What is Smishing?
One of the many types of phishing attacks is smashing, and it targets mobile devices. Rather than sending phishing messages via email, smishers use MMS or SMS text messages to send these messages to mobile devices. Using mobile devices has become more common for businesses due to bringing your device (BYOD) and remote work policies; smishing is an increasing threat to cybersecurity in enterprises.
How Do Smishing Attacks Work?
Phishing initially focused on emails as this used to be one of the most common methods to deliver phishing content to attempt to get personal or financial information or for identity theft. However, this is not the only way in which phishers can reach their targets.
Mobile devices have snowballed, and users of these devices have an “always-on” mentality that phishers leverage. Although a mobile device can access several communications channels (social media, text messages, email, etc.), text messages provide phishers with several benefits.
A text message can contain attachments or malicious links just like emails, enabling phishers to use the same methods as they do with phishing emails. However, text messages have several advantages over email, such as increased use by brands and limited length.
In SMS messages, link shortening services are commonly used, making it virtually impossible to see a link’s target. Mobile phones also don’t have the functionality to hover over a link to display its destination. These facts result in phishing over SMS being more effective and easier for an attacker.
Smishing Messages Examples
Just like phishing attacks using email, a smishing attack uses several pretexts to convince the recipient to click on a link in the message. Some common ones include:
● COVID-19: Phishing attacks commonly use current events as a pretext, and the COVID-19 pandemic has given cybercriminals countless opportunities. Smishing scams based on COVID-19 may request personal information to do “contact tracing” or provide false information about public safety updates and stimulus checks that take users to a phishing site to get them to enter sensitive data.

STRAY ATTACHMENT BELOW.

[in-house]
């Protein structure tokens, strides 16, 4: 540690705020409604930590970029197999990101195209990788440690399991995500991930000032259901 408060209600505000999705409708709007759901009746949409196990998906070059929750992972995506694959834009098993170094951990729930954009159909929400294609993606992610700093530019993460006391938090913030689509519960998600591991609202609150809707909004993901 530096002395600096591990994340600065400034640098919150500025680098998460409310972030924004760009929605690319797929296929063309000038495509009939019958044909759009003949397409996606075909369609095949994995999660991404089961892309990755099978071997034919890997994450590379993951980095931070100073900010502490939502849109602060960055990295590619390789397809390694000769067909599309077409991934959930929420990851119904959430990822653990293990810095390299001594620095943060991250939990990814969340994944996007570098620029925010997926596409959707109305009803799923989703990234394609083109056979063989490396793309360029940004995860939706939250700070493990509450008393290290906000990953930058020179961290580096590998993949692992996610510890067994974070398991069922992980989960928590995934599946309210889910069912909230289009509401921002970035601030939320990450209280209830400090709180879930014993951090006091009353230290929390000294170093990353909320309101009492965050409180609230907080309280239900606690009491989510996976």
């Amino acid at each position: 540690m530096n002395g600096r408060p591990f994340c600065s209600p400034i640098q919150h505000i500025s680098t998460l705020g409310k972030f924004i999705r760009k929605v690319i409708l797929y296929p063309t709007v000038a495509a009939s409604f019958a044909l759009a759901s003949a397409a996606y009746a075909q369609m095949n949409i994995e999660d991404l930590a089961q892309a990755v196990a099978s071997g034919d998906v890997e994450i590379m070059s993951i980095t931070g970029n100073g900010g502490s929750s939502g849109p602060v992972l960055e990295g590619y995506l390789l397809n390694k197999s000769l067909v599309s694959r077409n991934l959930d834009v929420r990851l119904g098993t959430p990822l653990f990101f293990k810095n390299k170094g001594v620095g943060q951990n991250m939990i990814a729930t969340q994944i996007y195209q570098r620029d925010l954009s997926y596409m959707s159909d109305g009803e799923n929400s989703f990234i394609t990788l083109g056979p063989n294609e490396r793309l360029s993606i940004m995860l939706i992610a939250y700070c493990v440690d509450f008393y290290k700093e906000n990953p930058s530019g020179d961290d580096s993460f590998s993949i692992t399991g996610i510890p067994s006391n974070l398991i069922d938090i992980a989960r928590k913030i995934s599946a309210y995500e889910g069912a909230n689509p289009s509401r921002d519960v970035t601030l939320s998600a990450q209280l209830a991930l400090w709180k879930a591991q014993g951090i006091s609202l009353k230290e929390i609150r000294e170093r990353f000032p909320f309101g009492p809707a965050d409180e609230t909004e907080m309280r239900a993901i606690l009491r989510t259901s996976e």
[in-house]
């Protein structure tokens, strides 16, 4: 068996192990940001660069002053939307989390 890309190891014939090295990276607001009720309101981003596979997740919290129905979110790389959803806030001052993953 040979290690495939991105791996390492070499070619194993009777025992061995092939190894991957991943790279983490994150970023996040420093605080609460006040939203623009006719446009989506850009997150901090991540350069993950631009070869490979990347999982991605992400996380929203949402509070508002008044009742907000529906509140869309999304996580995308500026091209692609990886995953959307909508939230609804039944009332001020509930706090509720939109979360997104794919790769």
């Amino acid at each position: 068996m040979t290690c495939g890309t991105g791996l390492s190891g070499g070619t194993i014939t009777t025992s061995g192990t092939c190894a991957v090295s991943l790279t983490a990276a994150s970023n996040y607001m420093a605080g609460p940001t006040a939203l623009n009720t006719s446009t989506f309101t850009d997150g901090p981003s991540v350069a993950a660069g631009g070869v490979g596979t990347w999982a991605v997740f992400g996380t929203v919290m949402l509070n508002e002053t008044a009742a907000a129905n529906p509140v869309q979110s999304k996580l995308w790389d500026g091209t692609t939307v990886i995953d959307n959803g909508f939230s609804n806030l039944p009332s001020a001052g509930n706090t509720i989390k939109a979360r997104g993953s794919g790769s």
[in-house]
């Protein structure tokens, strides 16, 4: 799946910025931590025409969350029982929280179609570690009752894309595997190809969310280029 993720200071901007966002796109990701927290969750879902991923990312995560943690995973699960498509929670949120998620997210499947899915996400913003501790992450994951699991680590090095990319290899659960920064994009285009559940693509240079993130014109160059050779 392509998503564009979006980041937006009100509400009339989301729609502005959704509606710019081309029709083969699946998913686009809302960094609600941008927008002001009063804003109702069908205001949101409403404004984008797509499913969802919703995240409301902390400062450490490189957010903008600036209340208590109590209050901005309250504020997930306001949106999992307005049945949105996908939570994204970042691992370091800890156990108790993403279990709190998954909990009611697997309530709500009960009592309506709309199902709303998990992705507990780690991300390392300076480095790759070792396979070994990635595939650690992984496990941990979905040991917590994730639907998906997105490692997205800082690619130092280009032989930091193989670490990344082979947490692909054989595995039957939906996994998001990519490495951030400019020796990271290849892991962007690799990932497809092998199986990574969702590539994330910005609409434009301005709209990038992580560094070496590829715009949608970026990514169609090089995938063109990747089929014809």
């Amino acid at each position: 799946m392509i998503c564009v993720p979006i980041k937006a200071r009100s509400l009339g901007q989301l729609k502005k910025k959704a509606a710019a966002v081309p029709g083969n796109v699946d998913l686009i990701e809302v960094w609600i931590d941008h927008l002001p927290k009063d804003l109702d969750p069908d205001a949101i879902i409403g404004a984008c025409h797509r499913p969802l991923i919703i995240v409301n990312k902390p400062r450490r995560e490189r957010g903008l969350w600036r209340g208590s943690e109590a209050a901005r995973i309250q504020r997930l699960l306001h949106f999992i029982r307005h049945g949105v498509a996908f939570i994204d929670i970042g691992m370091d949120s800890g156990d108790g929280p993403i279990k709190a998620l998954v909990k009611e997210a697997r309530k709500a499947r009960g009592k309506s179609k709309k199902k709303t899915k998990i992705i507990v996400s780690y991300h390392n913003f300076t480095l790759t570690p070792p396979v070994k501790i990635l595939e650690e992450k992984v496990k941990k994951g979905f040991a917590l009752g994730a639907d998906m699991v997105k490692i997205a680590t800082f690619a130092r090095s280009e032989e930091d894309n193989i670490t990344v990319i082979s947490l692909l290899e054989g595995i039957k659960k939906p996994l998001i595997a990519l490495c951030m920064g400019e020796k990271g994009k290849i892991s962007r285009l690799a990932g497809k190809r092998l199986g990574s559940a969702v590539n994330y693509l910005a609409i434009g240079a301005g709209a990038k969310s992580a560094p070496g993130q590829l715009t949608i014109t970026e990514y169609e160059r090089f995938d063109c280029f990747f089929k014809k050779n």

● Account Issues: Brands are starting to use text messages for customer service more frequently. Users have become accustomed to getting text messages regarding notifications or issues about their accounts. Smishers often send texts claiming that a problem exists and then give the recipient a fake link to steal their account credentials, personal details, or credit card details.
● MFA Codes: SMS has become a widespread method used for MFA (multi-factor authentication), and there are smishing attacks that have been designed to steal those codes. The phisher may tell a victim that they have to verify their identity by giving the attacker the MFA code texted to them. The attacker generates the code by logging in as the user and then obtains access to the account when the victim gives them the relevant code.
● Financial Services: Smishers also often pose as a financial institution and ask the victim to verify some account activity. If the target falls, the smisher attempts to steal account information, including login credentials, as part of the fake verification process.
● Order Confirmation: Smishing messages containing confirmation of fake orders as well as links to cancel or modify the order are also used. When the recipient follows the link, it takes them to a phishing site to steal their login credentials.
The list above contains some of the most common pretexts used in a smishing message to get sensitive information. As the use of mobile devices increases due to increasing BYOD policies and remote work, these attacks are becoming ever increasingly sophisticated and common.
Protecting Yourself from Smishing Attacks
As smishing attacks are simply phishing attacks done over different media, many of the same best practices apply. These include:
● Don’t Provide Data: Smishing attacks aim to steal private information from potential victims under the guise of verifying their identities or any other pretext. Don’t give anyone personal data if you haven’t called or texted them via numbers listed on their official website.
● Don’t Click Links: Text message links are tricky to verify due to not hovering over links to identify the target URL or link shortening. go to the target site directly rather than clicking on a potentially malicious link in the text message,
● Don’t Share MFA Codes: MFA codes for online accounts are often sent via text messages, and attackers often pretend they sent an MFA code to the user. Never give your MFA code to anybody.
● Only Install Apps from App Stores: a smishing scam may aim at tricking a recipient into installing a malicious app on their mobile device. Only install apps from reputable app stores, and first verify their authenticity on the website of the creator.